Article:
Adoptees of Korea: Kato Boldon

Kato Boldon (박선호)
Adopted to: USA
Current residence: Phoenix, AZ 


I am a Korean Adoptee who was adopted from Holt International in Seoul. I was adopted alongside my twin brother at the age of nine months old. My Korean name is Park Son Ho. My name now is Timothy John Boldon, but I go by Kato. I started going by Kato when I moved away to college from Oregon to Ohio. I currently reside in Phoenix, AZ where I am a missionary by teaching Native Americans. That there is another story in it's self.


My parents knew a couple in Eugene, OR who had adopted three different girls from Korea. So that was the why, as to our adoption. My adoptive parents were 52 and 45 at the time they adopted us. We flew from Korea to the San Francisco airport, and then traveled to Oregon, where we were raised. They had already raised a family of 5 biological kids who were all mostly married and had kids. So I have nieces and nephews who are about my age. Most of them were raised in Ohio and Tennessee. So we didn't see them very often.


When my brother and I were half way through our first grade year at school, my parents decided to adopt another set of Korean twins. A special bill had to be passed in Oregon for that to happen. Our adopted sisters were 8 years old at the time and we were seven. There were 8 sets of twins in our elementary school in Dallas, OR. They came straight into the first grade with us without knowing any English. Amazing I say. When we moved onto the second grade, my sisters stayed and repeated first. So they were a year older, but a year behind in school. This led to some challenges later on for the girls.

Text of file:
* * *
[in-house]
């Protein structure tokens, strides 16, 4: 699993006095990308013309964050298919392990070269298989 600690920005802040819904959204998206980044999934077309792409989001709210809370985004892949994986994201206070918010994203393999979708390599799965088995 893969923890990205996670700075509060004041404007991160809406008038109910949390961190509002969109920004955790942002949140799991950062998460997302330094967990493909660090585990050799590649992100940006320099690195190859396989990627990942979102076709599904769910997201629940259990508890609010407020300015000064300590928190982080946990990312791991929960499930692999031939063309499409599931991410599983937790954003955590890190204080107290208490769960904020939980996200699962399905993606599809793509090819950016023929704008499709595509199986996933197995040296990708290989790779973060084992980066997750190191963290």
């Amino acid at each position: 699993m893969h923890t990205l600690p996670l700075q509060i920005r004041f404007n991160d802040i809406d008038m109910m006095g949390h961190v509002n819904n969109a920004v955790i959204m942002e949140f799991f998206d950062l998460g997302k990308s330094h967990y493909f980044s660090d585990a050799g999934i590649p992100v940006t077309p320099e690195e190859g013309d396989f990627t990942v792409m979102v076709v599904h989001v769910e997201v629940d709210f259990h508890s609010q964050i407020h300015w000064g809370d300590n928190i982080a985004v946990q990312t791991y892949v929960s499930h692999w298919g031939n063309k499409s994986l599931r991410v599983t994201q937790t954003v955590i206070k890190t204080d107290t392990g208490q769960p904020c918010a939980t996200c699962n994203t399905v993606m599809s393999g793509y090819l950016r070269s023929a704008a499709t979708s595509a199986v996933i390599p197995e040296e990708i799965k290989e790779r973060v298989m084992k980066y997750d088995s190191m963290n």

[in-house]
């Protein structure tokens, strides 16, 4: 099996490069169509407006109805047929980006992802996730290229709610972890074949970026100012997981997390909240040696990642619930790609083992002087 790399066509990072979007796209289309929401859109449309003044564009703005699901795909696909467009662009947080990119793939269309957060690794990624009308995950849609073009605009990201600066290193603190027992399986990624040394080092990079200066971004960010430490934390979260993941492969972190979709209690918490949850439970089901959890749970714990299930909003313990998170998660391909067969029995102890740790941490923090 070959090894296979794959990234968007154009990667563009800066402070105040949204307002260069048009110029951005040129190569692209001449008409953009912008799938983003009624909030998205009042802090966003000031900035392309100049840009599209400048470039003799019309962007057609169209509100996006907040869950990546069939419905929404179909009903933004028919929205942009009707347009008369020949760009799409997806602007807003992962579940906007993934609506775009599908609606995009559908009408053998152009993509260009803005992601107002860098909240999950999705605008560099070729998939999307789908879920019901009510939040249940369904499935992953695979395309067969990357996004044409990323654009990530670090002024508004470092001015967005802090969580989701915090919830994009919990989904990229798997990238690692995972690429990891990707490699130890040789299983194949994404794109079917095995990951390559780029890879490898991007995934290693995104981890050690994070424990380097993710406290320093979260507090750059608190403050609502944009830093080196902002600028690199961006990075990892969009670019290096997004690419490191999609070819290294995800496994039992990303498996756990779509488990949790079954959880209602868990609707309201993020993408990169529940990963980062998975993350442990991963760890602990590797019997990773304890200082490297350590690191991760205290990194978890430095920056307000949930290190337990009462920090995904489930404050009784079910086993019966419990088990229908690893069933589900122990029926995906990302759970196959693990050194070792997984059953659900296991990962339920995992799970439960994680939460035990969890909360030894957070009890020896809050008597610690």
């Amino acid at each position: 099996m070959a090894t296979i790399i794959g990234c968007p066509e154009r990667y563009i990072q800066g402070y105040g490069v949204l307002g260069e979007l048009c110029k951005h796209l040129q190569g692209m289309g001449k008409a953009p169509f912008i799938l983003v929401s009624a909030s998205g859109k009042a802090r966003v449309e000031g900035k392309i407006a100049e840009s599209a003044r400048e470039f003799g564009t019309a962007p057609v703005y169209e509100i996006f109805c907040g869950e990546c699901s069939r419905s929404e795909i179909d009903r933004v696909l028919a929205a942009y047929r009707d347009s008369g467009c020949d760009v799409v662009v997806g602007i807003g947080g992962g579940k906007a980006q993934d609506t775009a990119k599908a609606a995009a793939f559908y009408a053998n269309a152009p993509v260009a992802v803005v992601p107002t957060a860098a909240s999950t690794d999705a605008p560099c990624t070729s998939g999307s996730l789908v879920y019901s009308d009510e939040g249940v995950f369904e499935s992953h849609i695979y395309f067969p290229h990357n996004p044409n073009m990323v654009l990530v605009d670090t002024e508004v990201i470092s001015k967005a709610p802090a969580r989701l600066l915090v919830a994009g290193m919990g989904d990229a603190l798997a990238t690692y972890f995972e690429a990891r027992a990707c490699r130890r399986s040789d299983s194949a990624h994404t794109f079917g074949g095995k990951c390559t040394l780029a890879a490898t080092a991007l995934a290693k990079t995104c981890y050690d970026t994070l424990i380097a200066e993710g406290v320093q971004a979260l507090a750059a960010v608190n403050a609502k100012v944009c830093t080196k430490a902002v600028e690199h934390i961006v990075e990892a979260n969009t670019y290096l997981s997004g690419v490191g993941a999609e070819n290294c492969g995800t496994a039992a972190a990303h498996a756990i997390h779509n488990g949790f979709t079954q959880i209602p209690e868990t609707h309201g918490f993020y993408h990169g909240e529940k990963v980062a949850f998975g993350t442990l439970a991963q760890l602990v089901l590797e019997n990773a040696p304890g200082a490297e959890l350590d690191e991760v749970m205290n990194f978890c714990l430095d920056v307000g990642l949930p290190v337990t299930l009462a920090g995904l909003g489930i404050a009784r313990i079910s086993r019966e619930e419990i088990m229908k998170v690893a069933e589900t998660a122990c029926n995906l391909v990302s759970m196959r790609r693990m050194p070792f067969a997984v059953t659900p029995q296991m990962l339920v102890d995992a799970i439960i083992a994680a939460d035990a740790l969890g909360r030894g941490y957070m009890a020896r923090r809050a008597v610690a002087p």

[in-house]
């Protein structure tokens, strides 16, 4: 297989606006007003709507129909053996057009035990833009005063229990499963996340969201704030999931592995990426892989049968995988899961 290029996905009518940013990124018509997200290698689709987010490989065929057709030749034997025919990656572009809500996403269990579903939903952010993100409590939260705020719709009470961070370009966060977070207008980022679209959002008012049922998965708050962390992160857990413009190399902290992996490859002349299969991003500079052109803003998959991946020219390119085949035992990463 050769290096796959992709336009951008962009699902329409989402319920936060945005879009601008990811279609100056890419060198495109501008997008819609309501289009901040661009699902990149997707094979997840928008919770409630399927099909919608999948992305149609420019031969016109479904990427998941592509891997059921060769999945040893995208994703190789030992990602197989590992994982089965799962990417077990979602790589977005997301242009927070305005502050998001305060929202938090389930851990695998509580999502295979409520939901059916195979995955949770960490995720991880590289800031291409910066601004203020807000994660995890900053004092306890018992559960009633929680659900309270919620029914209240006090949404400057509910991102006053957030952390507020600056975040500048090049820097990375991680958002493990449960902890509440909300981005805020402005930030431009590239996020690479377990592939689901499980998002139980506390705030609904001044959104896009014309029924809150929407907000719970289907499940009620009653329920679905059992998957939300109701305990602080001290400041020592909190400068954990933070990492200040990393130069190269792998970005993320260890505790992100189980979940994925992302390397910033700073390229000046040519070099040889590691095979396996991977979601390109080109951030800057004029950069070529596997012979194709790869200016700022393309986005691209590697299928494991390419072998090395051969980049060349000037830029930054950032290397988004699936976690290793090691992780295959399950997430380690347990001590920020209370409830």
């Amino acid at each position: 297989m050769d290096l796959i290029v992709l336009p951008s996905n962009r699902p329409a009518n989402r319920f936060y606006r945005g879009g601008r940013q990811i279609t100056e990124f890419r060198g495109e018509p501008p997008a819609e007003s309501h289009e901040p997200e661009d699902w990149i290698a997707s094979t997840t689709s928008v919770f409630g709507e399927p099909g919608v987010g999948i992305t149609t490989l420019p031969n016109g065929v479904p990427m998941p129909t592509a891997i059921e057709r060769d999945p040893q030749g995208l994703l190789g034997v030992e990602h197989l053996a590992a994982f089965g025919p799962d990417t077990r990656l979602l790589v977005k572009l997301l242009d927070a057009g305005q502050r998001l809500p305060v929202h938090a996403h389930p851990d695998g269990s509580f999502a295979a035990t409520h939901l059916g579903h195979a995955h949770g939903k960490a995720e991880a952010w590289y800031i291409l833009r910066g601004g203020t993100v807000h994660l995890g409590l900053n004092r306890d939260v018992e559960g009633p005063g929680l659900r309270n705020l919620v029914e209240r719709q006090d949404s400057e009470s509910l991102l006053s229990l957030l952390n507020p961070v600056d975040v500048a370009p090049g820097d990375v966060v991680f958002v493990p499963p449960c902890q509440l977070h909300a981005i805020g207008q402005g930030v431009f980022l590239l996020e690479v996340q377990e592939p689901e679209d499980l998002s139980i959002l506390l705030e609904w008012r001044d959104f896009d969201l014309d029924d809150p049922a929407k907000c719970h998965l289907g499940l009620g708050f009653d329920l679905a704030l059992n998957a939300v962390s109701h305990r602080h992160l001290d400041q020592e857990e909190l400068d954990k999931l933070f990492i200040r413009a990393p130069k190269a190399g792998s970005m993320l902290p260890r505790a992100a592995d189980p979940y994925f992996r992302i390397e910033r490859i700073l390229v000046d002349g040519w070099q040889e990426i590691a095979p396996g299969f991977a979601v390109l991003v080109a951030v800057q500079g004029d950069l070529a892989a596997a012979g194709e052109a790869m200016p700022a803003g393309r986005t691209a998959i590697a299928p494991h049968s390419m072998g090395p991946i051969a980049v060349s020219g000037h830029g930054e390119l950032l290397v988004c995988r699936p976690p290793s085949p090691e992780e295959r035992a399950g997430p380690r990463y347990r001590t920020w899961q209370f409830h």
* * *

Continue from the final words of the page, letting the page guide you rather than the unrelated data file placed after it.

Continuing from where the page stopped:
As a kid, growing up as an adoptee, you don't really know any difference about your family. I guess I didn't really think too much about the differences since my adoptive parents were Caucasian. I felt the same some of the time, and I felt different at other times. A lot of the positives were due to my family and faith. The negatives were due to racial insensitivity. I did run into some forms of racial descrimination when I grew up. Mostly name calling and certain racial gestures. There were times I hated being Korean because of these racial taunts. But, while I know that some adoptees have had issues with the mental aspect of being given up, I look at it as all a part of God's wonderful plan for my life. I was chosen by wonderful parents, and it could be love as a motivating factor for wanting us to have a better life, by my bio mother. I was raised in a Christian household, so a relationship with God helped me out a lot.  


We did go to the annual Korean Adoptees Picnic every Summer in Creswell, OR. This annual picnic was our main exposure to other Koreans and Korean culture, as well as other family/friend adoptees. As a kid, I probably wouldn't have wanted a whole lot of exposure. But as an adult, I wish I had learned the language and knew more about Korean culture. It would be my hope to travel back to Korea to visit someday. I'd love to take my wife and two kids to see my homeland. My wife is Caucasian, thus making my kids biracial, but they look more white than Korean.


I am blessed to be an Asian American, but more blessed to be a child of God.

Written by: Kato Bolden

Edited by: Kara Rickmers
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